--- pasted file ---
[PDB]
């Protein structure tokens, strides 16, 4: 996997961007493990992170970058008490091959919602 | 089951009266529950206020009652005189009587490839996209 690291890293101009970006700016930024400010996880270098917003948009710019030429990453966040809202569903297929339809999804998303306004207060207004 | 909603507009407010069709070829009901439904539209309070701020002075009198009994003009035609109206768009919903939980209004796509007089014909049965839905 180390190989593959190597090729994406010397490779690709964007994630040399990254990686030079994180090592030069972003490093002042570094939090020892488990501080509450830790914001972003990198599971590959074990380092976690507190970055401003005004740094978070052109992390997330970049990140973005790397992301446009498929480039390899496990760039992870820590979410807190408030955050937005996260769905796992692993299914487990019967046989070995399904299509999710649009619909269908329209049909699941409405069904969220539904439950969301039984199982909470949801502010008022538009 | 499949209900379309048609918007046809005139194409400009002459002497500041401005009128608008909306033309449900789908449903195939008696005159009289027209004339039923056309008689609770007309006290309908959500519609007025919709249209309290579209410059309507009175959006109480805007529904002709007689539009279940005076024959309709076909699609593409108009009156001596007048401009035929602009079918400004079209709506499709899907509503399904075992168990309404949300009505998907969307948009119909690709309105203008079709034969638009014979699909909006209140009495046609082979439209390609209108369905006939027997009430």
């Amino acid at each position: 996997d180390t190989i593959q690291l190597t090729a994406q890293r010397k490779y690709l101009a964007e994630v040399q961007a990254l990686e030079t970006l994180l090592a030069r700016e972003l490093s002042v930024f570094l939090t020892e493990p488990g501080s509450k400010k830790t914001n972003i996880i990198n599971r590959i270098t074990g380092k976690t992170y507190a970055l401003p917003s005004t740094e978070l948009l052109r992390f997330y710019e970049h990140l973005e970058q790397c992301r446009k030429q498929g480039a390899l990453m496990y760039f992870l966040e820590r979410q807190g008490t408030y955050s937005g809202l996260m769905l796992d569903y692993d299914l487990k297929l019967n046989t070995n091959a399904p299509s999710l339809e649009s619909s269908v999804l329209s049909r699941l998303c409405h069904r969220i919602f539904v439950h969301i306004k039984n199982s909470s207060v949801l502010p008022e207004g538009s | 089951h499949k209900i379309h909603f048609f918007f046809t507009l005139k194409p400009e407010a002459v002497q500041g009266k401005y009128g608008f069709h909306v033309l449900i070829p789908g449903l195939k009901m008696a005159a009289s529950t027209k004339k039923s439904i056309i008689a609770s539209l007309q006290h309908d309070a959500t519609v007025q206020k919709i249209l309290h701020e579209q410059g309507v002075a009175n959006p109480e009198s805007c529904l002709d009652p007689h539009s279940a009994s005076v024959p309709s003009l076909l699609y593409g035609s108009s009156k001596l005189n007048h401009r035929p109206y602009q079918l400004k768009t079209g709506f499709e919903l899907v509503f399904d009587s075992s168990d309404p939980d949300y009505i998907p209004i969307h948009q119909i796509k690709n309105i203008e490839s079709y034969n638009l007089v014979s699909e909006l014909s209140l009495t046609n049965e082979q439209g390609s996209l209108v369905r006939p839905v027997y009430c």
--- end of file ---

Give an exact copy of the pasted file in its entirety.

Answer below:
[PDB]
């Protein structure tokens, strides 16, 4: 996997961007493990992170970058008490091959919602 | 089951009266529950206020009652005189009587490839996209 690291890293101009970006700016930024400010996880270098917003948009710019030429990453966040809202569903297929339809999804998303306004207060207004 | 909603507009407010069709070829009901439904539209309070701020002075009198009994003009035609109206768009919903939980209004796509007089014909049965839905 180390190989593959190597090729994406010397490779690709964007994630040399990254990686030079994180090592030069972003490093002042570094939090020892488990501080509450830790914001972003990198599971590959074990380092976690507190970055401003005004740094978070052109992390997330970049990140973005790397992301446009498929480039390899496990760039992870820590979410807190408030955050937005996260769905796992692993299914487990019967046989070995399904299509999710649009619909269908329209049909699941409405069904969220539904439950969301039984199982909470949801502010008022538009 | 499949209900379309048609918007046809005139194409400009002459002497500041401005009128608008909306033309449900789908449903195939008696005159009289027209004339039923056309008689609770007309006290309908959500519609007025919709249209309290579209410059309507009175959006109480805007529904002709007689539009279940005076024959309709076909699609593409108009009156001596007048401009035929602009079918400004079209709506499709899907509503399904075992168990309404949300009505998907969307948009119909690709309105203008079709034969638009014979699909909006209140009495046609082979439209390609209108369905006939027997009430």
């Amino acid at each position: 996997d180390t190989i593959q690291l190597t090729a994406q890293r010397k490779y690709l101009a964007e994630v040399q961007a990254l990686e030079t970006l994180l090592a030069r700016e972003l490093s002042v930024f570094l939090t020892e493990p488990g501080s509450k400010k830790t914001n972003i996880i990198n599971r590959i270098t074990g380092k976690t992170y507190a970055l401003p917003s005004t740094e978070l948009l052109r992390f997330y710019e970049h990140l973005e970058q790397c992301r446009k030429q498929g480039a390899l990453m496990y760039f992870l966040e820590r979410q807190g008490t408030y955050s937005g809202l996260m769905l796992d569903y692993d299914l487990k297929l019967n046989t070995n091959a399904p299509s999710l339809e649009s619909s269908v999804l329209s049909r699941l998303c409405h069904r969220i919602f539904v439950h969301i306004k039984n199982s909470s207060v949801l502010p008022e207004g538009s | 089951h499949k209900i379309h909603f048609f918007f046809t507009l005139k194409p400009e407010a002459v002497q500041g009266k401005y009128g608008f069709h909306v033309l449900i070829p789908g449903l195939k009901m008696a005159a009289s529950t027209k004339k039923s439904i056309i008689a609770s539209l007309q006290h309908d309070a959500t519609v007025q206020k919709i249209l309290h701020e579209q410059g309507v002075a009175n959006p109480e009198s805007c529904l002709d009652p007689h539009s279940a009994s005076v024959p309709s003009l076909l699609y593409g035609s108009s009156k001596l005189n007048h401009r035929p109206y602009q079918l400004k768009t079209g709506f499709e919903l899907v509503f399904d009587s075992s168990d309404p939980d949300y009505i998907p209004i969307h948009q119909i796509k690709n309105i203008e490839s079709y034969n638009l007089v014979s699909e909006l014909s209140l009495t046609n049965e082979q439209g390609s996209l209108v369905r006939p839905v027997y009430c």